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» Steve Meigs, who lives at an elevation of 2,800 feet in Limestone Cove’s Foxhound Hills community near Unicoi, reported that his first hummingbird arrived April 14 at 11:30 a.m. “That’s a few days earlier than the last few years,” he noted on his Facebook comment.
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» John and Patsy Brenner welcomed back their first hummingbird on Monday, April 18. “I believe it was the ruby-throated, but all I really saw was the flash of green,” John wrote in an email. The Brenners live in Meade Meadows in Abingdon, Virginia. “We are on the seventh fairway of the golf course just across from the Creeper Trail,” he wrote. “We are new subdivision so around the houses there are only small trees. I have nesting bluebirds and tree swallows in a free-standing bird house.”
He also reported other daily sightings, including brown-headed cowbirds, doves, finches, cardinals, red-winged blackbirds, sparrows, robins, starlings and downy woodpeckers.
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» Judy Brown, who lives in Damascus, Virginia, notified me that she saw her first hummingbird of the season on Monday, April 18.

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Photo by Bryan Stevens                                Flowers and sugar water feeders are just two ways to attract hummingbirds to your yard.

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» Mary Beierle of the Stoney Creek community in Elizabethton, Tennessee, welcomed her first spring hummingbird at 6:13 p.m. on Monday, April 18.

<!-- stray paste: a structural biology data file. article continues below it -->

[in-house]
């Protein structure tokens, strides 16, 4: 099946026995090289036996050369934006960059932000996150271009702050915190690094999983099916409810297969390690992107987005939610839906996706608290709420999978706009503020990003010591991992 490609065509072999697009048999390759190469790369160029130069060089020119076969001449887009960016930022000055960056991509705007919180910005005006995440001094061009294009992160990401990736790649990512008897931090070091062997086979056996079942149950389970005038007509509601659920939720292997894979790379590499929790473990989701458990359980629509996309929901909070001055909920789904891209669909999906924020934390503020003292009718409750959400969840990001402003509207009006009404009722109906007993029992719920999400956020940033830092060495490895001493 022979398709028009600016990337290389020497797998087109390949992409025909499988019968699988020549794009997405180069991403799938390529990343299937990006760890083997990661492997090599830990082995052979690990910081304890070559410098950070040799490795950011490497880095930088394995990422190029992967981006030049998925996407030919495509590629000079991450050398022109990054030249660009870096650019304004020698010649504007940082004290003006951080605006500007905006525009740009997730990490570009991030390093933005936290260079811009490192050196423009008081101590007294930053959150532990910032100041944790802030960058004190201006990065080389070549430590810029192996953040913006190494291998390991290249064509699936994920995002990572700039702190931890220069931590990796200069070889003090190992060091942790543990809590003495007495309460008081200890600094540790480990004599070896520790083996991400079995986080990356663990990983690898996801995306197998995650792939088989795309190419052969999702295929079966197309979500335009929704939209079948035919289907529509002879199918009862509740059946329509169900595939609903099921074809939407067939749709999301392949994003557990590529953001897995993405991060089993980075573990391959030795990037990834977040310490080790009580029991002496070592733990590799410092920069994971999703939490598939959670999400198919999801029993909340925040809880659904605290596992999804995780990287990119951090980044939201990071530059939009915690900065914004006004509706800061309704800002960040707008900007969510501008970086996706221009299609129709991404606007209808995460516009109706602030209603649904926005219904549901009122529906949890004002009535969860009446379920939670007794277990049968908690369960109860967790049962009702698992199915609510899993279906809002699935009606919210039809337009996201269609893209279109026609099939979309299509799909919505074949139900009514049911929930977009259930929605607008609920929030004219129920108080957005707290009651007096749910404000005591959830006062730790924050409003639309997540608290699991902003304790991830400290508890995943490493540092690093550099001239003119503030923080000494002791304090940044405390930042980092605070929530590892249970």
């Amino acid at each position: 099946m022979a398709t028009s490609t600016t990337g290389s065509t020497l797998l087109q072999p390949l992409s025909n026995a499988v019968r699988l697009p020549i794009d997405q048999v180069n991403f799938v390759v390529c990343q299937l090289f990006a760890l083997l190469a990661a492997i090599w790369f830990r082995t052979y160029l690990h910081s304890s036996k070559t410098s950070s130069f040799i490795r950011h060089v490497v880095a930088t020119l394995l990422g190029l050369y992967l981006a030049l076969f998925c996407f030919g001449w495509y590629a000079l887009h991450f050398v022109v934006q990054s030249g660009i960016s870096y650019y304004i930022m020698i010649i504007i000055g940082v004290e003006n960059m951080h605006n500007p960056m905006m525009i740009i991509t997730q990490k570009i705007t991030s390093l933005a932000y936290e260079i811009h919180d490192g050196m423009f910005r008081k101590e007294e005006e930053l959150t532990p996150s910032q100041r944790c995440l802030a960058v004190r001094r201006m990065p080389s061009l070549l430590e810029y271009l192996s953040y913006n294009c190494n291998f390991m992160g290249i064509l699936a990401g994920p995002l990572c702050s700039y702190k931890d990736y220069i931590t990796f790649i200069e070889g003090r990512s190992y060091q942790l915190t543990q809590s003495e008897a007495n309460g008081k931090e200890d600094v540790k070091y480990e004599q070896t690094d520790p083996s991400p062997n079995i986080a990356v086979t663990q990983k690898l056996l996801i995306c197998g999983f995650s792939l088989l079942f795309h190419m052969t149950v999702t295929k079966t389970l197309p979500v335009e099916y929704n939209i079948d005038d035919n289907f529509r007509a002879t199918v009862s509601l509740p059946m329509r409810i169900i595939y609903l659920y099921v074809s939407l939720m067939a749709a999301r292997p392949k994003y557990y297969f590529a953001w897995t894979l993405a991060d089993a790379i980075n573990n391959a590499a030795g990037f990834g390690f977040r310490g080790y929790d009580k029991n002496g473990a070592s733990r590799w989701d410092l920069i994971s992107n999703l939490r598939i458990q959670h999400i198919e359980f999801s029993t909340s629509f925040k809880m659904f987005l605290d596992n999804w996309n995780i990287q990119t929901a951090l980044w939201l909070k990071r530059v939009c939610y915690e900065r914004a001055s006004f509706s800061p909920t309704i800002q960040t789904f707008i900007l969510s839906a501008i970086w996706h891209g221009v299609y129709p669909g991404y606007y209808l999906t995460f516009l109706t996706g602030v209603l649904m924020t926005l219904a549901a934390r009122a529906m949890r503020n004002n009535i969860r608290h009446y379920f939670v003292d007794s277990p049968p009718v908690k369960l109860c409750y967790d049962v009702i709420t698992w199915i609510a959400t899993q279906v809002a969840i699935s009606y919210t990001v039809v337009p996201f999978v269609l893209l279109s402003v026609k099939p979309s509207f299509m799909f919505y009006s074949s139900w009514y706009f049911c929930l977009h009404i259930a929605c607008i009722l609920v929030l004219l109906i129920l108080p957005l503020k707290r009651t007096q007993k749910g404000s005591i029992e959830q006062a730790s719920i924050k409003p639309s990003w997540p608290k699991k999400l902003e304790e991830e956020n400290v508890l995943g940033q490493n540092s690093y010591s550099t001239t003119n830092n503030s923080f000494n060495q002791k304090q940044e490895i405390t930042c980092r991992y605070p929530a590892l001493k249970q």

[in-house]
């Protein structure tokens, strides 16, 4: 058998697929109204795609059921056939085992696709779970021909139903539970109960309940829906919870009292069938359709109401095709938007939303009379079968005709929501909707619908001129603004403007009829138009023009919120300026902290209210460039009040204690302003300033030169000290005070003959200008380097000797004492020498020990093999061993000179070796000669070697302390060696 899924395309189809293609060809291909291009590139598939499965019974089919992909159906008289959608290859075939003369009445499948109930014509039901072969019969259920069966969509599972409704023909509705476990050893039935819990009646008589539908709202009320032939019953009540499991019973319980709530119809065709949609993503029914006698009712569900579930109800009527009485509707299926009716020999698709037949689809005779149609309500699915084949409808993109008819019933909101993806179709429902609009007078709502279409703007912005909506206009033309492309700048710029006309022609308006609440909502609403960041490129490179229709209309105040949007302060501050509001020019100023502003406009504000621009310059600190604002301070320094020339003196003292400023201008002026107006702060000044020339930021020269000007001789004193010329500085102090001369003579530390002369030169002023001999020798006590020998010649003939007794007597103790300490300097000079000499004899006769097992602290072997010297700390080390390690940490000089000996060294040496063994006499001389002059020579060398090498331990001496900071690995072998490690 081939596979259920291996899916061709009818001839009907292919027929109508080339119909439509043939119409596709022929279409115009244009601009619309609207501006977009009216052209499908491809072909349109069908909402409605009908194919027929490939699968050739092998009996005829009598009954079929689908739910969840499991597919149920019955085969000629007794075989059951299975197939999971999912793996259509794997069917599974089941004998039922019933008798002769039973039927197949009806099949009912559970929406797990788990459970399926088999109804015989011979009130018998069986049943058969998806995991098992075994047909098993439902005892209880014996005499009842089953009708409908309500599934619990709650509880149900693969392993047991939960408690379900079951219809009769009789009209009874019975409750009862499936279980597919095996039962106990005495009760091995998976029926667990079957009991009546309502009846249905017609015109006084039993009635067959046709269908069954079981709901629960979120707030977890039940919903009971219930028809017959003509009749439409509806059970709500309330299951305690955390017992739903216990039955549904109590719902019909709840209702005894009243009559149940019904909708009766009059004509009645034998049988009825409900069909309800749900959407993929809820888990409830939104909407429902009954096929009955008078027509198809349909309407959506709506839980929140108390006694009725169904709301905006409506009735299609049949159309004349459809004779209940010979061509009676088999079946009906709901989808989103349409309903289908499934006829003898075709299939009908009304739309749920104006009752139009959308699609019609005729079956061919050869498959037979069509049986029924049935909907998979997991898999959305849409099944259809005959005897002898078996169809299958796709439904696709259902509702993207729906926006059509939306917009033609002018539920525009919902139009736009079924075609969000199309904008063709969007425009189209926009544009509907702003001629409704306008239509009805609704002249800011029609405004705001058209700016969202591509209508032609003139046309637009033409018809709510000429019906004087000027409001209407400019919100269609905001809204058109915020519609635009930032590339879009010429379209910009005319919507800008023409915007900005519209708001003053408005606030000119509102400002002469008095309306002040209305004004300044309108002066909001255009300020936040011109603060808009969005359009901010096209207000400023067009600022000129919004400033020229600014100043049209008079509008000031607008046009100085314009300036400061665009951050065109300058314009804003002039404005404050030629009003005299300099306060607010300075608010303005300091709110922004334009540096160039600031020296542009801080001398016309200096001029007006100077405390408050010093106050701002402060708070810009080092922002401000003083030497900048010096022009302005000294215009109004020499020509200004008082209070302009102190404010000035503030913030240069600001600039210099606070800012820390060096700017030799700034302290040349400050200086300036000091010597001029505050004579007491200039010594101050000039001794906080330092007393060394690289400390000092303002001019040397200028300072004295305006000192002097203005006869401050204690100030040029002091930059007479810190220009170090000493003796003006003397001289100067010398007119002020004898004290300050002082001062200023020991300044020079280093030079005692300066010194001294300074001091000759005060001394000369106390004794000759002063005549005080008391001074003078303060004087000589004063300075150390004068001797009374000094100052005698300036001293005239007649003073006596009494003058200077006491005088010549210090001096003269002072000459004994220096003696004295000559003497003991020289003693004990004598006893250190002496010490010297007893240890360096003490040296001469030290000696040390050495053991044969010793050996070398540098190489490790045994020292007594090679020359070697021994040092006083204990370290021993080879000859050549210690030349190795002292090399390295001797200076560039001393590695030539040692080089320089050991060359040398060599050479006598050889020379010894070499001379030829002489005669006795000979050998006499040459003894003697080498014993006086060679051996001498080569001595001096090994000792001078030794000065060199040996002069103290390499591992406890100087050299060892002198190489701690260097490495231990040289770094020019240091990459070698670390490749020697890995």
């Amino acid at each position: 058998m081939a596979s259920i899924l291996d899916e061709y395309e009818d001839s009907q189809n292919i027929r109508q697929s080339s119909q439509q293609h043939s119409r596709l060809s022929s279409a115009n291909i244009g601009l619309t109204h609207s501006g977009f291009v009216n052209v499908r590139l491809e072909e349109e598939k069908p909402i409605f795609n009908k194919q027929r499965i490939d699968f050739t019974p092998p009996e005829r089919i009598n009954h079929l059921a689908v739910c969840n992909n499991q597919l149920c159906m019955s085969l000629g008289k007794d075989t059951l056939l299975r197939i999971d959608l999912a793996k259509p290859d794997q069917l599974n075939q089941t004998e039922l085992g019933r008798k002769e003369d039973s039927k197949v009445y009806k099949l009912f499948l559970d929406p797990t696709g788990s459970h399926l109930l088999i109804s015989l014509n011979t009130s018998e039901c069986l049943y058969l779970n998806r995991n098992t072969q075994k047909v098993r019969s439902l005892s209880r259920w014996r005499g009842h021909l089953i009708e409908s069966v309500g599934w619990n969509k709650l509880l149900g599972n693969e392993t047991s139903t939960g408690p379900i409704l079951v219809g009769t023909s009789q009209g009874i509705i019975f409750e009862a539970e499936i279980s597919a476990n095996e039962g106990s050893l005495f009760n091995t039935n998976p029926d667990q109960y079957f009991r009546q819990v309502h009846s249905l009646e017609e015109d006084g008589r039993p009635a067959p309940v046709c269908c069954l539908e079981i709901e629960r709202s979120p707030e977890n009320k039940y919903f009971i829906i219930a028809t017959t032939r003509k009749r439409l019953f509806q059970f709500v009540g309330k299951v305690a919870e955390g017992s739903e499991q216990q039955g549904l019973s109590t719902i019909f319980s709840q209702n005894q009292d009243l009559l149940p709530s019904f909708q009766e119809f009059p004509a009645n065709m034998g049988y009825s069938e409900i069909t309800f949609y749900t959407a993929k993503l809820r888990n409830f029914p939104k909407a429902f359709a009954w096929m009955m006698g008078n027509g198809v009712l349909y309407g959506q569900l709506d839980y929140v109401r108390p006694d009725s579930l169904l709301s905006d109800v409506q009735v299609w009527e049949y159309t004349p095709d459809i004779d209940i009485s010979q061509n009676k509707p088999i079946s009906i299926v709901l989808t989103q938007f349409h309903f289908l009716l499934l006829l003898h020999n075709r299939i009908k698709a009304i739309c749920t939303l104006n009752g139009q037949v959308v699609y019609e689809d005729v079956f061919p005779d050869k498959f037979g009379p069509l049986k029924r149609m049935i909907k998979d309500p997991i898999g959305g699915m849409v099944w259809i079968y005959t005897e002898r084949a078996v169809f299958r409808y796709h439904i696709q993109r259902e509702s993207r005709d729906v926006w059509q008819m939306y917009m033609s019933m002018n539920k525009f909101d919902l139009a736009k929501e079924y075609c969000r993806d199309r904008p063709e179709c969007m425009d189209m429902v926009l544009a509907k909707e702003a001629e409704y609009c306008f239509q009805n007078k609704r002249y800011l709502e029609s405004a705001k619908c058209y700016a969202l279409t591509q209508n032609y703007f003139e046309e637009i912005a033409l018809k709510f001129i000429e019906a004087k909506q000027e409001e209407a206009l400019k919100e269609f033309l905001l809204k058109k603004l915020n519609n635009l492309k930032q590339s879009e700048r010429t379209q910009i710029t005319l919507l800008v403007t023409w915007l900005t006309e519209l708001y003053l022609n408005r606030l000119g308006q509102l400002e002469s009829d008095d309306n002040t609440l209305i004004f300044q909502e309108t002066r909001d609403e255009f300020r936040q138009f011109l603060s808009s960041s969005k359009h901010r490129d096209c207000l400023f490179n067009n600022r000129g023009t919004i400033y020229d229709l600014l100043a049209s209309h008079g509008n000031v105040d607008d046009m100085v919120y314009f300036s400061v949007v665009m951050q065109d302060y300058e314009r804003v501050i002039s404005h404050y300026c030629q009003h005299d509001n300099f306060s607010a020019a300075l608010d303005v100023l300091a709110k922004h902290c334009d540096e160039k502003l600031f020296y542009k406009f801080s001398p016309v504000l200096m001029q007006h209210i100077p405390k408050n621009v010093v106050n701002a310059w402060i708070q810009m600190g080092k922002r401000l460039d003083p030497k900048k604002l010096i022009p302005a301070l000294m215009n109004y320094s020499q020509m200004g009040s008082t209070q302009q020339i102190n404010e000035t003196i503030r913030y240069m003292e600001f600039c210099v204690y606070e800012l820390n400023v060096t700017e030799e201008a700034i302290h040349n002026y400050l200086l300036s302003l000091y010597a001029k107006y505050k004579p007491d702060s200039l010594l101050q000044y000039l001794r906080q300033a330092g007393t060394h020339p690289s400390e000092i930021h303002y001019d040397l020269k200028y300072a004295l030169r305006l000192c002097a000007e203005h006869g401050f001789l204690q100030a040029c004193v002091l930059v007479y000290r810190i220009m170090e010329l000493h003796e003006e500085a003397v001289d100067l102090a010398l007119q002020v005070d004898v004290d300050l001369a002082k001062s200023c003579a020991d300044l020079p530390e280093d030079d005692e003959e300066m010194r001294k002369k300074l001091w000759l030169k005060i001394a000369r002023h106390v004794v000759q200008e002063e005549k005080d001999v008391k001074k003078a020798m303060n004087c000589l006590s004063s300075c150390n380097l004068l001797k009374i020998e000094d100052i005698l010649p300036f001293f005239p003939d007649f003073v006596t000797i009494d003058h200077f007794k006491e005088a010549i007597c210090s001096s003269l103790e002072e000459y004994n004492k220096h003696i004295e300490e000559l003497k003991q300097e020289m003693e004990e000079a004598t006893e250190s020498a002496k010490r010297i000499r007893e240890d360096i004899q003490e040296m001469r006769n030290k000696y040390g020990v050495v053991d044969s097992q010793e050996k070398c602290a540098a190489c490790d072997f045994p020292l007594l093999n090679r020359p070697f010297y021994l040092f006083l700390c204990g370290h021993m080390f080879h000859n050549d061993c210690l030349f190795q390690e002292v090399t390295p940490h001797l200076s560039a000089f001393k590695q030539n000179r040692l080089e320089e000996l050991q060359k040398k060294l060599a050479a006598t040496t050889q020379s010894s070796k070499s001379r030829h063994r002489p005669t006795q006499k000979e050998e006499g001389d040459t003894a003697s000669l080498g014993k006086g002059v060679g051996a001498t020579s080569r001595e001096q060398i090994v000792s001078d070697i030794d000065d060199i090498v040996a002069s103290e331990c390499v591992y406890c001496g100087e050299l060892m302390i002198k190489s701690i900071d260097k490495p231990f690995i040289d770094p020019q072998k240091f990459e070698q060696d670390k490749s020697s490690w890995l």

“I am so happy!” Mary wrote in an email. “They are very late this year compared to other recent years. This morning there were two hummers and I’m pretty sure they are a male and a female. I have a friend in Jonesborough, Tennessee, who
had his first hummingbird the day before, around 9 in the morning.”
Mary was thrilled by their return. “Spring is finally officially here, in my opinion,” she noted.
» Eddie and Delores Phipps of  Bluff City, Tennessee, shared that their first sighting also took place on Monday, April 18. They had been out of town for the weekend, so they speculated that the hummingbirds might have showed up a day or two earlier.  
Constance Tate’s first sighting of a spring hummingbird involved not one, but two, birds. “There were two of them at the feeder at 3 p.m. on April 19,” she wrote in an email. Constance lives in Bristol, Tennessee, near Steele Creek.
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» Emory & Henry professor Steven Hopp sent me an email about his first hummer sighting on April 20. “I saw my first hummingbird this morning, when it went directly to the empty hummingbird feeder from last year,” he wrote. “I suppose that tells me she was a returning bird.”
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» Helen Whited informed me that hummers arrived at her home in Richlands, Virginia, on Tuesday, April 19.
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» Phyllis Moore of Bristol, Virginia, notified me by Facebook that she saw her first hummingbird of spring around 7:30 p.m. on Wednesday, April 20.
“My first hummingbird just buzzed past my window where I hang my feeder,” reported Patricia Werth in an email. “I guess I better get busy.” Patricia’s sighting occurred at 6:05 p.m. on Wednesday, April 20.
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» Nancy Vernon of Bristol was very excited when she spotted two hummingbirds at her feeder today at 5 p.m. on Wednesday, April 20, in Bristol. “They are very small,” she said, adding that the sighing involved a male and female pair. 
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» Thia Montgomery, who lives in Blountville, Tennessee, reported that her first hummingbird arrived at about 2 p.m. on April 20. “I have three large terra-cotta pots with flowers, and each has a small shepherd’s hook sunk into it with a hummingbird feeder hung on each hook,” she wrote. “As I was watering the flowers in the pots, the hummingbird buzzed me, so I left off watering so he could have a drink.”